Students embark on life changing mission

Posted on August 29, 2016

During the 2016 June/July school holidays, 41 Year 11 students and five teachers went to Vietnam and Cambodia on the school’s annual Extra Mile Project Tour.  

Before leaving, the group raised a staggering $34,000 to donate to these communities in various ways. 

During the mission Arden students renovated a school playground, built 14 houses, planted mango trees, played with and cared for children in orphanages and visited a Cambodian school.  The team also learnt about the history of the countries they were serving, which gave students an insight into what hardships these countries are facing and why. This understanding enhanced their care and compassion for the locals they interacted with and filled them with a strong desire to help make a difference in their lives.  As Dora Benn (Year 11) commented:  “I thought that learning about the history of each country was very important but the biggest highlight for me would be the opportunities we had to do something to help the affected communities as a response.”











Arden’s 2016 Cambodia and Vietnam Mission Tour Coordinator, Mrs Elizabeth Dunn, explained:  “In the Mekong Delta we started off with a slightly different school renovation; we were asked to renovate the school playground.  Laying pavers in the yard provided the students with an outdoor area they can now use during the wet season as well as the dry season.  Whilst it sounded like a simple brief, without modern tools, running water and electricity, we found it tough.  When completed, the local students came to see the work and we were able to provide each one of them with a years’ worth of school supplies – the looks of happiness and excitement on their faces were a memory I will treasure.”

Mrs Dunn continued:  “During the orphanage visits, the Arden students assisted wherever needed, including racing wheelchairs for fun, blowing up balloons or feeding the children.  They were able to see past the children’s disabilities or problems, and saw the children’s individual personalities and worth.  Our students were just happy to be able to help and were moved to see the joy our visit created for these children.”  Maja Pavic (Year 11) said:  “The highlights of the trip were visiting the local children and understanding their way of life and how a simple object like a balloon can bring so much joy and happiness to their lives.  I also thoroughly enjoyed the projects and giving back to the communities less fortunate than myself.”   Annalise Ombler (Year 11) agreed, saying:  “I loved the orphanages and making the kids smile, also learning about the history was really hard but amazing to know and to understand why we were doing what we did.”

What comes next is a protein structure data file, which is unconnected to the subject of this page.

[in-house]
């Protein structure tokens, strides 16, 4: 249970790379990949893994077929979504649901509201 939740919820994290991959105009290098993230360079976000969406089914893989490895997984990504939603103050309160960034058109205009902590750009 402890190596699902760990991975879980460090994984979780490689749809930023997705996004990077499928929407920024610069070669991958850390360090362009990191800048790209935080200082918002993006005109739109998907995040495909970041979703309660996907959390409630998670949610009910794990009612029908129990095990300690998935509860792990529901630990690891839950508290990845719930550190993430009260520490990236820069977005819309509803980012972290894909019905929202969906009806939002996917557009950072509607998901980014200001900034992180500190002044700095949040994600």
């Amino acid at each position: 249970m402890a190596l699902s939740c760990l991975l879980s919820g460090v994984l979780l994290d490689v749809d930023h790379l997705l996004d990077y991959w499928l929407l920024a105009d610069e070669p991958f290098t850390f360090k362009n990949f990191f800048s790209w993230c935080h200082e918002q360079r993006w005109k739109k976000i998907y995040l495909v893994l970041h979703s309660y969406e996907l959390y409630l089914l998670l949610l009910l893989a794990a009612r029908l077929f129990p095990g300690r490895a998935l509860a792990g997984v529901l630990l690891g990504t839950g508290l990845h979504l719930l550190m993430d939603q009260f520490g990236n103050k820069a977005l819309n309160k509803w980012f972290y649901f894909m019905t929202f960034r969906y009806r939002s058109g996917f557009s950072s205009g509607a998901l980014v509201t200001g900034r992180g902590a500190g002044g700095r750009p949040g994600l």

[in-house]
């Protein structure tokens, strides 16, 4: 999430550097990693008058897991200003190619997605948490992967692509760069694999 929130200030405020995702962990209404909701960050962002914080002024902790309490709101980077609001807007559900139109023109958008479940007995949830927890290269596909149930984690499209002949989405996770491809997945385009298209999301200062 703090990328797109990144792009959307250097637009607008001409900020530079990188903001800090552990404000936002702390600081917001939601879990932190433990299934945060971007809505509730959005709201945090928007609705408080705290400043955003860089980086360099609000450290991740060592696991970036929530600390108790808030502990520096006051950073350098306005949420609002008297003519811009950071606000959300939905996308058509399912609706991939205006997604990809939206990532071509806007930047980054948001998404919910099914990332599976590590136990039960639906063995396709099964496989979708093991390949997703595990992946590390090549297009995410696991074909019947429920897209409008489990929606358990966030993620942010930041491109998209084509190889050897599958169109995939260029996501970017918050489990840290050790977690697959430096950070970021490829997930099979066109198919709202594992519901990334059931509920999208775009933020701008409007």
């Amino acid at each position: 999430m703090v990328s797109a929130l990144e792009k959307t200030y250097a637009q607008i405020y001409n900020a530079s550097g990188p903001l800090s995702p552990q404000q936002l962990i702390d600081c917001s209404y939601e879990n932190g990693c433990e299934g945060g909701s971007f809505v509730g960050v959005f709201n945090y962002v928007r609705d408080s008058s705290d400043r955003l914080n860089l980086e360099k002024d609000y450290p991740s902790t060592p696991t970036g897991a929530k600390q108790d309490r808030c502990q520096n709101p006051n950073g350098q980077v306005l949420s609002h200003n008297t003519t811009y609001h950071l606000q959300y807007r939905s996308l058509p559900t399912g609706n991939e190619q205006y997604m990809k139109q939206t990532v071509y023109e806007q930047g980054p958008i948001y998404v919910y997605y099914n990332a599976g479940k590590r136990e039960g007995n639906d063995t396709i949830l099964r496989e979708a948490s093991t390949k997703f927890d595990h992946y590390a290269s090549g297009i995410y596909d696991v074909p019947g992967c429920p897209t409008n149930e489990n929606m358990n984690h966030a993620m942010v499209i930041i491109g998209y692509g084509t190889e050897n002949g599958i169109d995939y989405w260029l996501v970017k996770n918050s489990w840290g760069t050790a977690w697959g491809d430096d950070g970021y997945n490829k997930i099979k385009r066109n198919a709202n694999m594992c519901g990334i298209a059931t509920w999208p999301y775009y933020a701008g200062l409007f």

This year the team planted mango trees in a new location, with the aim of helping the villagers towards their goal of becoming self-sufficient in the future.  Mrs Dunn explained: “This was especially important as many of the villagers had lost their businesses due to a government requirement to vacate the world heritage listed temple site where they had previously worked and relocate elsewhere.” 

Another change this year was that Arden students visited a school that was teaching Cambodian children to speak English, with the aim to increasing their chance of gaining future employment.  Mrs Dunn shared:  “Our students couldn’t believe how resourceful they were with such minimal equipment.  This school visit turned into a trip highlight with the students enjoying singing songs together, playing soccer, chatting and playing games.”  Joyce Lim (Year 11) was impressed by: “The way the children have so little, yet they were very resourceful with what they have to make things they could use for games.” 

When asked how the Mission impacted their lives and perspectives, Arden students shared:

  • “Challenged my faith and what I want to do in the future. Really taught me how lucky I am and that the world needs my help.”   Grace deRijk (Year 11).
  • “It has challenged my view on poverty and the capabilities of the children in these countries. They were so happy and intelligent and did not let their socioeconomic circumstances worsen their attitudes to life.”  Caitlin Gerrard (Year 11).
  • “I see injustice and I also see suffering on the street as a result of war and corrupt governments. Having the opportunity to physically serve has given me a desire to selflessly serve others more, because in Australia we have the power and the resources to do so.”  Justin McLean (Year 11).
  • “The trip has not only given me perspective as to our wealth in Australia, but also challenged me to have more of an impact and live my life in less of a safe, western bubble.” Owen Marsden-Readford (Year 11).

Summarising the experience, a proud Mrs Dunn concluded:  “The trip was a lot wetter than previous years, seeing numerous projects completed in the rain.  Our team never let the rain deter them from their mission, which showed their strength and determination to serve others.  The students got a taste of the different types of physical mission work you can do to help others in need and got ideas on how they could serve in the future.  I was incredibly proud of their Christlike compassion with which they tackled every day.  They truly embodied our Arden values of Hope, Compassion, Love, Service, Courage and Respect.”